Commentary & Analysis
The coming demise of diesel
Patrick Hoyos
Dec 22, 2019
In photo above: Ford's new electric, that is, non-diesel, F-150, due out by 2021, according to Motor magazine.

We have a BERT program that is said to be passing all of its stress tests, according to its independent monitoring committee, the BERT MC. Of course, as noted here previously, BERT MC was not happy with the transfers still being given to some of the statutory corporations not yet under its aegis, suggesting this could topple the whole apple cart if not reined in.

Today, I want to propose that we also need a BRET, and I don’t mind if it also has its own MC.
BRET is my lovely acronym - as I’m sure you will agree after I tell you all about it - for Barbados Renewable Energy Transformation prgramme, not to be confused with the Barbados Economic Recovery and Transformation programme.
I am making this no doubt bold proposal after spending many sleepless nights. Okay, the lack of sleep was because I was doing my accounts in that super New Zealand-created accounting program Xero - yes, with a X - and not because of this proposal.
Nevertheless, I think the Mottley administration is just paying lip service as to how we are supposed to get to fossil-free energy status by 2030, which I have already said before, but it seems truer every day.
Only last week it was reported that Volkswagen, which has already paid out US$33 Billion bucks for playing tricks with its diesel engines, was raided again in Germany.
This time the investigators are looking for information on another engine which they believe was also being falsely equipped to fool the pollution testers. Here’s a good quick summary from Car & Driver magazine:
“German prosecutors raided Volkswagen's Wolfsburg, Germany, headquarters on December 3, as part of a fresh investigation into diesel VWs. This time, they are reportedly interested in the EA288 four-cylinder engine, successor to the EA189 diesel engine around which the Dieselgate investigation has centered. Reuters cited Volkswagen as saying the EA288 engine did not have a "defeat" device to beat emissions testing.”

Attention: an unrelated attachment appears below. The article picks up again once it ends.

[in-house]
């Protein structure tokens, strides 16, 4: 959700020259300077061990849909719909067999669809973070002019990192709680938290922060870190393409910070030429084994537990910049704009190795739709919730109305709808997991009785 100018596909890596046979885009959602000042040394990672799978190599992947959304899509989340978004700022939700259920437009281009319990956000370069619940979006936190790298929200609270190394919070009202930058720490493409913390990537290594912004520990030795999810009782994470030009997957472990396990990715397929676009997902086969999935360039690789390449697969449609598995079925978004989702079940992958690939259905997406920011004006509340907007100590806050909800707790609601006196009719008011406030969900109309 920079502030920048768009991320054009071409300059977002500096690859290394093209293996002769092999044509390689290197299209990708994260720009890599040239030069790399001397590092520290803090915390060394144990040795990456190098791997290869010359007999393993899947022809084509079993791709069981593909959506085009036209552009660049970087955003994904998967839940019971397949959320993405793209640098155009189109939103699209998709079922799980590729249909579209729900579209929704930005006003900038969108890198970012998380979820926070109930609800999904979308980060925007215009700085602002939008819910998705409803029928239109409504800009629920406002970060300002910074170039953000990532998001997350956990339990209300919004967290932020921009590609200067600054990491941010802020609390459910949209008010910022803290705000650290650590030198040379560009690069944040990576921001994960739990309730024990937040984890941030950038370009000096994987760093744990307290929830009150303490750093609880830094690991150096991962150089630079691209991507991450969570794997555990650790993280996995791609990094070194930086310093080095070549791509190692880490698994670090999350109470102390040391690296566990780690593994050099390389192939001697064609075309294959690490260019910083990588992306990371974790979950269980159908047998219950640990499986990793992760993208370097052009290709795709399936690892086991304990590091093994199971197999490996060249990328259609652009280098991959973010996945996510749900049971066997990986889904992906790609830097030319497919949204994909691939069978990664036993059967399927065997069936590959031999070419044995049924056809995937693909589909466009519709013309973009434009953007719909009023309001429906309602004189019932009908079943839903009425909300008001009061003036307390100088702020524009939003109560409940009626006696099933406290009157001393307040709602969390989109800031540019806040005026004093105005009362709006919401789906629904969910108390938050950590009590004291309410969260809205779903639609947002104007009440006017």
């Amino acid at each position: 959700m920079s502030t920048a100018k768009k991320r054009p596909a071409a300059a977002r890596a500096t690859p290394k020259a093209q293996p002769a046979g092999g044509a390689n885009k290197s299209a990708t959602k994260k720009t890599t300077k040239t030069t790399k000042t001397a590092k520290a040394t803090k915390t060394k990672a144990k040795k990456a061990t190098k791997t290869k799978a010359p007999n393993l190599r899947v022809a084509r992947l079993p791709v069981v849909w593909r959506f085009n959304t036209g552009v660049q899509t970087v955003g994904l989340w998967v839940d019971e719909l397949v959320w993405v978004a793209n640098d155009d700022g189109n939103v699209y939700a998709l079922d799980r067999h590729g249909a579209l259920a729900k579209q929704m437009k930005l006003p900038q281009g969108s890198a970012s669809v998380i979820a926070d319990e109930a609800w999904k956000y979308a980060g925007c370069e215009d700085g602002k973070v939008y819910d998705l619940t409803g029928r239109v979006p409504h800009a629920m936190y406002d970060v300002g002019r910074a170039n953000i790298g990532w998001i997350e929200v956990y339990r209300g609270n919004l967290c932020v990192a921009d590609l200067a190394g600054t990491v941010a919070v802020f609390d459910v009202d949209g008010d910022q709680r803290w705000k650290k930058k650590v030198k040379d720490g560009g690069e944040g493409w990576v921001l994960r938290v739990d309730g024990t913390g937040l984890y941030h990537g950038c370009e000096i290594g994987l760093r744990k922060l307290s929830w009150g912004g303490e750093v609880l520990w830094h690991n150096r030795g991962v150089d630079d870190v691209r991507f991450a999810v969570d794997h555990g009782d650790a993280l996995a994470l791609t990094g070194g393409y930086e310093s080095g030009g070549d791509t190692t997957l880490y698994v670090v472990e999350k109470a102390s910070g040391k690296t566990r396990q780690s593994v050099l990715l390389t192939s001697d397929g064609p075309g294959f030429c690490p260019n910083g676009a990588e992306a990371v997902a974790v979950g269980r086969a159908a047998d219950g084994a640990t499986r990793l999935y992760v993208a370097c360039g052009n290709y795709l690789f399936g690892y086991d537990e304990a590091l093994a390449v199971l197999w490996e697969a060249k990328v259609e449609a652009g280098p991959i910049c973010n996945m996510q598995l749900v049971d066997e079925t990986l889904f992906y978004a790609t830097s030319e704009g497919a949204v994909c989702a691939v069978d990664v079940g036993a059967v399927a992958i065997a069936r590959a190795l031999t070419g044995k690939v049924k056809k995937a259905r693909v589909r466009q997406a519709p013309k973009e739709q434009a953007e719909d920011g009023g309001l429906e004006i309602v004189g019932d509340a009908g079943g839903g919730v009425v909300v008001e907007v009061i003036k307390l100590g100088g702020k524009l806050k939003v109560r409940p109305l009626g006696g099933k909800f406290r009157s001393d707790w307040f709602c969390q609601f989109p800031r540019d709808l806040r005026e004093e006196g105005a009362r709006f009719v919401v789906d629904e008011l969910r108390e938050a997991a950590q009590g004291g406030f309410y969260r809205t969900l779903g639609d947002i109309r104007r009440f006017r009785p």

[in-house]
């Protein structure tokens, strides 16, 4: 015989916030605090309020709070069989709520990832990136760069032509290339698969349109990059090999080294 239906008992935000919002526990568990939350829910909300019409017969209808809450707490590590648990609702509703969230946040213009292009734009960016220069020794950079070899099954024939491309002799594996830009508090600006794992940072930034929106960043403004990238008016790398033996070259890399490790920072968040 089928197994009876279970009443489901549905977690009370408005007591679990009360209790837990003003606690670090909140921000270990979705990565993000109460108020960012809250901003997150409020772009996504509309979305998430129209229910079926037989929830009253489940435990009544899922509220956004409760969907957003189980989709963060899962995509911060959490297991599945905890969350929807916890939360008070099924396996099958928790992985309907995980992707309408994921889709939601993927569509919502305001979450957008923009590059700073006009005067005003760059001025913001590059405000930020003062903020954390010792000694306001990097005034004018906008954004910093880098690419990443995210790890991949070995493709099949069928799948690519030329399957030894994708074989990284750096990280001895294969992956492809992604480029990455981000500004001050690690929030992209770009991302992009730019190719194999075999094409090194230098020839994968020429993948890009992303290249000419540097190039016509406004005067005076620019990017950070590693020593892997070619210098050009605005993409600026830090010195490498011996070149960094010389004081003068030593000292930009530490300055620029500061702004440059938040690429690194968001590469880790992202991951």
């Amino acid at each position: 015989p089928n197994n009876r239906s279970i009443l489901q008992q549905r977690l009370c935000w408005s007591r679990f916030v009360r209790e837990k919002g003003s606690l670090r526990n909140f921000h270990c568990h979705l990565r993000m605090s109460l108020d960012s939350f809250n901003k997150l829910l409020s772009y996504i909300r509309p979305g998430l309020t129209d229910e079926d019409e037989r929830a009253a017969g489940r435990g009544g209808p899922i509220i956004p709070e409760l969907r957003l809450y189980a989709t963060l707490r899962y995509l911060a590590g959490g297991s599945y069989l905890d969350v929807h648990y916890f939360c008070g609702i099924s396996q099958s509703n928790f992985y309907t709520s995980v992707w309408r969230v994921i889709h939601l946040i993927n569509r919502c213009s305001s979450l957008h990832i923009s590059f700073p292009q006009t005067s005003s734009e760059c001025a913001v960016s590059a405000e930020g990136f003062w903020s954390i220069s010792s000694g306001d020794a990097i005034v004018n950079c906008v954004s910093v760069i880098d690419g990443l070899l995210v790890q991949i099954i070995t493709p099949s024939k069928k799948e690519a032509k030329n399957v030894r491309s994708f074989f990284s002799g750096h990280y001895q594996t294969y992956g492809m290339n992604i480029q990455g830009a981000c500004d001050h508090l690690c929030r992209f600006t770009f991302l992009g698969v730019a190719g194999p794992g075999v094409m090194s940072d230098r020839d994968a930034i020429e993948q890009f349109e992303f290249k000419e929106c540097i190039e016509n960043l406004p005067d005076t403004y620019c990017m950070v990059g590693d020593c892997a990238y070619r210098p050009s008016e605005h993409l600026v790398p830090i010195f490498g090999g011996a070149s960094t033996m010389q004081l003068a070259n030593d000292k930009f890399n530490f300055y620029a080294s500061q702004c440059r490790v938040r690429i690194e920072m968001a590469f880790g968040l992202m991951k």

News in 2015 that Volkswagen had used devices to cheat emissions tests has so far cost the company about 30 billion euros (US$33 billion) in fines, vehicle refits and legal costs, and also triggered a global backlash against diesel vehicles, Reuters noted.
Volkswagen said when the scandal broke that about 11 million vehicles worldwide were fitted with the illegal software. The result has been that the screws are tightening around diesel, and says the website interestingengineering.com, nine countries are planning to ban new newly-purchased diesel-engine vehicles.
The United Kingdom wants all types of diesel cars off the road by 2040, and all cars on the road by 2050 to be zero-emissions only.
France will match the UK's plan for combustion-engine cars by 2040, allowing only electrical vehicles or other alternative clean vehicles, along with hybrids on the road.
Germany has also made some moves to removing diesel cars from their roads in the not-too-distant future. In fact, many German cities have already started to ban older, more polluting cars from their roads.
India is planning to remove all diesel-engine cars from their roads by 2030, replacing them with primarily electrically-powered alternatives by that time.
Norway is slightly more ambitious than others with plans to make sure all new cars are zero-emissions by 2025.
China announced they would ban gasoline and diesel-engine cars back in 2017, but has not committed to an actual date, but some regions are already making progress, however.
- Taiwan also wants to stop the sales of all new diesel and gasoline engine motorcycles by 2035 and four-wheeled vehicles by 2040.
- Belgium has not yet committed as a nation to banning diesel-engine cars, but some cities already have. Brussels, for example, has instituted a low-emission zone that attracts a 350 Euro fine for non-compliance. It's yet to be seen if this will be rolled out across the country.
- Japan, is said to be working with its car manufacturers to ban diesel cars. Major Japanese manufacturers like Toyota, Honda and Nissan, announced that they plan to ensure that all new cars are either electric or hybrid by 2050.
So the pillars of my BRET program wold be to ban all new diesel-engines now and provide further incentives to get dealers to stock hybrids or all-electric vehicles. Also, let us take a point from U.S. senator Chuck Schumer’s plan and provide grants or low-interest loans to malls and commercial building owner to equip their parking lots with charging stations.
So the net effect of BRET would be to reduce the consumption of diesel from the service stations and increase the consumption of electricity at home or at work as hybrids or EV charge up during the day.
There also has to be a training component, and for a time there could be tax incentive associated to encourage dealers to train their mechanics in the EV or hybrid requirements.
The point here is that we cannot wait until 2025 for this. We need to get started now. Apart from everything on the macro and climate change level, haven’t you seen the two-and three-mile long lines of traffic on our roads in the morning and afternoon? This also must be seriously bad for our citizens health, especially the young student who walk through it every day to school.
It’s not their fault they have to do it, but they will pay the price aa they get older, so let us keep them in mind as we undertake my wonderful new BRET policy. Now we need some music. Where de MC?
Posted 
Dec 16, 2019
 in 
Commentary & Analysis
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